Here’s why the Twitter hackers used Bitcoin

Lokeshwarri S K BL Research Bureau | Updated on July 16, 2020

There was a flutter on Twitter overnight as the accounts of a number of high-profile people, including Barack Obama, Joe Biden, Kanye West, Elon Musk, Jeff Bezos and Bill Gates, were hacked. Tweets sent from these accounts asked people to send $1,000 worth of Bitcoins to a certain address — cryptoforhealth --and promised to send back $2,000 worth of Bitcoins, provided the funds were transferred within 30 minutes.

The tweets guised the request in the form of a fund-raising effort to fight the Covid-19 pandemic, making it more believable. BBC reported that the link displayed in the tweet received contributions totalling $100,000, according to publicly available blockchains.

Vulnerability in Twitter

These kind of hacks are not uncommon on Twitter, but the concerted attack in a limited period appears to be one-of-a-kind, aimed at garnering as much money as possible in a short span of time. Twitteratti are meanwhile up in arms asking Twitter to explain it self.


In a series of tweets, Twitter explained its position:

“Our investigation is still ongoing but here is what we know so far.”

“We detected what we believe to be a coordinated social engineering attack by people who successfully targeted some of our employees with access to internal systems and tools.”

“We know they used this access to take control of many high-visible (including verified) accounts and Tweet on their behalf. We are looking into what other malicious activity they may have conducted or information they may have accessed and will share more here as we have it.”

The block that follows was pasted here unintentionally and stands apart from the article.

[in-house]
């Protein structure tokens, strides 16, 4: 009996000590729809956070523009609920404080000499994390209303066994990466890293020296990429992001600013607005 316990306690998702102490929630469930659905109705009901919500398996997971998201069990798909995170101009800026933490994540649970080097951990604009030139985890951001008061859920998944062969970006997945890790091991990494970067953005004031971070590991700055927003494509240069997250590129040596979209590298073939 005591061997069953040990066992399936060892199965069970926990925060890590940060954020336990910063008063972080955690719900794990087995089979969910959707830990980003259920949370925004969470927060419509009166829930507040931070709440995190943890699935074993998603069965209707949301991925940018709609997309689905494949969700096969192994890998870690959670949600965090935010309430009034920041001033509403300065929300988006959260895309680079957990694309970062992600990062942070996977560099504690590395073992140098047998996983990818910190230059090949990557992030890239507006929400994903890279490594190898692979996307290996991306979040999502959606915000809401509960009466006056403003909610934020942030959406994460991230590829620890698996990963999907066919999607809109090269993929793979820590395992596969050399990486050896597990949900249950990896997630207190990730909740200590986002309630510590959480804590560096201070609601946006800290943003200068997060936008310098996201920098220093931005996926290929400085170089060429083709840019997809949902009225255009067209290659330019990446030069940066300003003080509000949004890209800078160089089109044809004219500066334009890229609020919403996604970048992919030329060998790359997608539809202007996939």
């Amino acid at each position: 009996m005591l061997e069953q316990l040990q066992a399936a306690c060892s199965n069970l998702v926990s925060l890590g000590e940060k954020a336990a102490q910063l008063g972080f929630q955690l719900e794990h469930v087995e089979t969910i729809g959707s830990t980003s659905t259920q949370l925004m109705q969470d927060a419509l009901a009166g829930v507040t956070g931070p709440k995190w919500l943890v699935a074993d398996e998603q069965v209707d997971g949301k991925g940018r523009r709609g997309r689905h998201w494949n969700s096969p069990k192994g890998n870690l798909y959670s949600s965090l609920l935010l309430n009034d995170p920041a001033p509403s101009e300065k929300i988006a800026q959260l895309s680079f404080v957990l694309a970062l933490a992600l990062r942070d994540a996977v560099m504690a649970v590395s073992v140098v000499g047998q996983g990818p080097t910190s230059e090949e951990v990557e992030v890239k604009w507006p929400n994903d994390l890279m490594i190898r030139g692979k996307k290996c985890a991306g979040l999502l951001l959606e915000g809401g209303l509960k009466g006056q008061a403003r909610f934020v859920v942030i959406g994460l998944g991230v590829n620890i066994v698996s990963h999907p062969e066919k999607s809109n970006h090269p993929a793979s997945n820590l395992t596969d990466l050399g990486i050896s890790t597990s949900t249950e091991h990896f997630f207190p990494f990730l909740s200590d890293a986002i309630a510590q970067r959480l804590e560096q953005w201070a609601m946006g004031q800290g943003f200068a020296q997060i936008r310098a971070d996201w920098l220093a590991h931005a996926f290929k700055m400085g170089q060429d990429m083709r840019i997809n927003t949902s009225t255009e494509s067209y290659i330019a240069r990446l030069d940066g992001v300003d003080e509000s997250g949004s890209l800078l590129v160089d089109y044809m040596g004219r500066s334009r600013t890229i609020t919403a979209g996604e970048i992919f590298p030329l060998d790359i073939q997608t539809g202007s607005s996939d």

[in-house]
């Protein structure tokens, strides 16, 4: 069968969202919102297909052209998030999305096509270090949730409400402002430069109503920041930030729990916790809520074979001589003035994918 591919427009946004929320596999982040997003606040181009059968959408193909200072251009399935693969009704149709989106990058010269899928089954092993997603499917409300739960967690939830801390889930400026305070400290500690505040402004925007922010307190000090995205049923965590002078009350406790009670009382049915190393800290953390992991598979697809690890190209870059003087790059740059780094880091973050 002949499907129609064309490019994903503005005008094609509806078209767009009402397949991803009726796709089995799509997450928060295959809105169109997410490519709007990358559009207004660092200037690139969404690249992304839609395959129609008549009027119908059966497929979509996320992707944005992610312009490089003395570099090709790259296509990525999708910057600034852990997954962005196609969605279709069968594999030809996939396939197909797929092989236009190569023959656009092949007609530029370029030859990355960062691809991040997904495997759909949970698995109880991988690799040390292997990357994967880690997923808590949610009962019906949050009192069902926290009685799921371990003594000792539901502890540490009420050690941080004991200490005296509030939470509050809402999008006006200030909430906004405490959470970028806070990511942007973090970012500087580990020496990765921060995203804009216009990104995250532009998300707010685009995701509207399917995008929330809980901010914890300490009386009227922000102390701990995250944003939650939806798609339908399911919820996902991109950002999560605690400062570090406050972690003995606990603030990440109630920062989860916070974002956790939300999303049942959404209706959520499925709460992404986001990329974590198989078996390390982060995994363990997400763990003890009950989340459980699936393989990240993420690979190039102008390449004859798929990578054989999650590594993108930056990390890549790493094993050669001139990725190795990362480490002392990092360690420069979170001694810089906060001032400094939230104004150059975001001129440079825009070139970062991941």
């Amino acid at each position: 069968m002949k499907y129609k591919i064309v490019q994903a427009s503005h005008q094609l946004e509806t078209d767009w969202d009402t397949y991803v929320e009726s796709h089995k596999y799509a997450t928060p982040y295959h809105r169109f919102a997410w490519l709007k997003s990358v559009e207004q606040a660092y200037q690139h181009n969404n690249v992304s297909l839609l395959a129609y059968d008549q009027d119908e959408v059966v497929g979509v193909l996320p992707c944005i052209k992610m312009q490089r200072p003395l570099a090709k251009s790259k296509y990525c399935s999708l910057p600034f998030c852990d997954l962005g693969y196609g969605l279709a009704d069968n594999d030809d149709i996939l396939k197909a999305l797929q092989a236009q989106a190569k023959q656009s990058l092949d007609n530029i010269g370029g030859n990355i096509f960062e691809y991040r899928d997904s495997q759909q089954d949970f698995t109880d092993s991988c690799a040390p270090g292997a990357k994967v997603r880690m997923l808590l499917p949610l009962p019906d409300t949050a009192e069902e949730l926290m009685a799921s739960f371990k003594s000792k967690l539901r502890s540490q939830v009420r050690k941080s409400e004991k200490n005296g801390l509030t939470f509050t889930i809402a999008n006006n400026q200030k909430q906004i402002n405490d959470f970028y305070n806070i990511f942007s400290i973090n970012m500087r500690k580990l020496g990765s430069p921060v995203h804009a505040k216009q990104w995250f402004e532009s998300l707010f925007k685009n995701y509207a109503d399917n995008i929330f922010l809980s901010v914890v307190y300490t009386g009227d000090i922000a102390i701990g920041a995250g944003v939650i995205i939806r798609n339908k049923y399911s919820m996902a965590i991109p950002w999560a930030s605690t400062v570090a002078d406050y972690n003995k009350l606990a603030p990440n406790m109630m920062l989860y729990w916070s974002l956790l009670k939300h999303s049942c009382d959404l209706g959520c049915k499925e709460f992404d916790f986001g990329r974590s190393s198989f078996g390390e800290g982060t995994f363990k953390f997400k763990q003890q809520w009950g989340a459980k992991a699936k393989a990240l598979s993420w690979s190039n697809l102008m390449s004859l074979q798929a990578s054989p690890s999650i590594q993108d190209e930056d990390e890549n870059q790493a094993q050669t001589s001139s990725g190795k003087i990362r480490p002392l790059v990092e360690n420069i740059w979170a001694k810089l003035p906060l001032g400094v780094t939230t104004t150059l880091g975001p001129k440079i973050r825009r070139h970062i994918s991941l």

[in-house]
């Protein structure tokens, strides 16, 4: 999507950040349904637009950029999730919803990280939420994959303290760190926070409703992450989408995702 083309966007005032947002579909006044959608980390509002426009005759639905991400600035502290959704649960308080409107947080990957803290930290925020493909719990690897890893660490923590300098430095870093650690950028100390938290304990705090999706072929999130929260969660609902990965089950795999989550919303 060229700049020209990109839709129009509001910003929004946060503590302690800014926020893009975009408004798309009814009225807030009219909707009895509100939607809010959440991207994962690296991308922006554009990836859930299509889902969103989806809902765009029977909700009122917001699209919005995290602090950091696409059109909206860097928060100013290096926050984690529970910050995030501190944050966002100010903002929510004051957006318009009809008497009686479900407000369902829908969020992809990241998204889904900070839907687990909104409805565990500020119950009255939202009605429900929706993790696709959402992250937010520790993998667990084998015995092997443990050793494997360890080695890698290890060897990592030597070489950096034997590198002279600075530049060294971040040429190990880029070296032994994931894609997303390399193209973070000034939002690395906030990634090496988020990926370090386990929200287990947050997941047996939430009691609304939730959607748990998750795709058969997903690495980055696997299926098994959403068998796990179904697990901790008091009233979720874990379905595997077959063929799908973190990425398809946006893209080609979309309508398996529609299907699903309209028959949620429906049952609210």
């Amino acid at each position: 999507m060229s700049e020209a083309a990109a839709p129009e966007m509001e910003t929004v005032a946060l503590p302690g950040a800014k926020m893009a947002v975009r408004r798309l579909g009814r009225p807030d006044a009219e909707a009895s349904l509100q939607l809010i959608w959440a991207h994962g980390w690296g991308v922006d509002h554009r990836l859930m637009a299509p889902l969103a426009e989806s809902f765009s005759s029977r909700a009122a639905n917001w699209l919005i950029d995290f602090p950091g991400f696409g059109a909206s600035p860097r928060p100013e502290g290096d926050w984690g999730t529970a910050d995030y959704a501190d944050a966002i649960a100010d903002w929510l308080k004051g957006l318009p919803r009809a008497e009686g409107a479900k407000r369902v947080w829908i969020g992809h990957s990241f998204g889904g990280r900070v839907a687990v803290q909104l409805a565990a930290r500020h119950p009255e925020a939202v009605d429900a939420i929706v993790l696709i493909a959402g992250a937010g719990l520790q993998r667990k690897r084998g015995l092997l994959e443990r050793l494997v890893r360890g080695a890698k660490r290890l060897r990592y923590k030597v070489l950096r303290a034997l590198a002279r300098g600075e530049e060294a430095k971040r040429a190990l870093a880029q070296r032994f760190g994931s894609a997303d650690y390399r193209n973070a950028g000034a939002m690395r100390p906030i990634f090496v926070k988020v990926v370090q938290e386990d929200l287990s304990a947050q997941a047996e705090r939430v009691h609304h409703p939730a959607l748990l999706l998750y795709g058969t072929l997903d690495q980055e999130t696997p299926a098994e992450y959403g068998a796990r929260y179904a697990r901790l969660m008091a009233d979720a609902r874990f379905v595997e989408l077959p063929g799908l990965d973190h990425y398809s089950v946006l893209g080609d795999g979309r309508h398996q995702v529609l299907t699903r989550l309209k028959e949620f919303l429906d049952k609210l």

“Once we became aware of the incident, we immediately locked down the affected accounts and removed Tweets posted by the attackers.”

“We also limited functionality for a much larger group of accounts, like all verified accounts (even those with no evidence of being compromised while we continue to fully investigate this.”

These actions may have caused problems to many Twitter users, who may have found their accounts being temporarily locked. Twitter Support has also said that it will restore access to the original account holder only when it is certain that the account is secure.

With the investigations continuing, Twitter users are likely to witness further disruptions over the next few days.

Why Bitcoins?

The modus operandi of the scamsters involved people sending money into a Bitcoin account. This is quite ingenuous due to various reasons. One, transferring money across countries is the easiest with crypto assets since it does not involve any paperwork, central bank permission, and so on. Two, there is also no limit on the sums that can be transferred through Bitcoins, unlike conventional money. Three, an audit trail is also relatively difficult to establish in Bitcoins, compared to money transfer through conventional bank accounts.

This, therefore, appears to be a well-planned attack — one that should serve as a wake-up call to Twitter to tighten its internal controls.

Published on July 16, 2020

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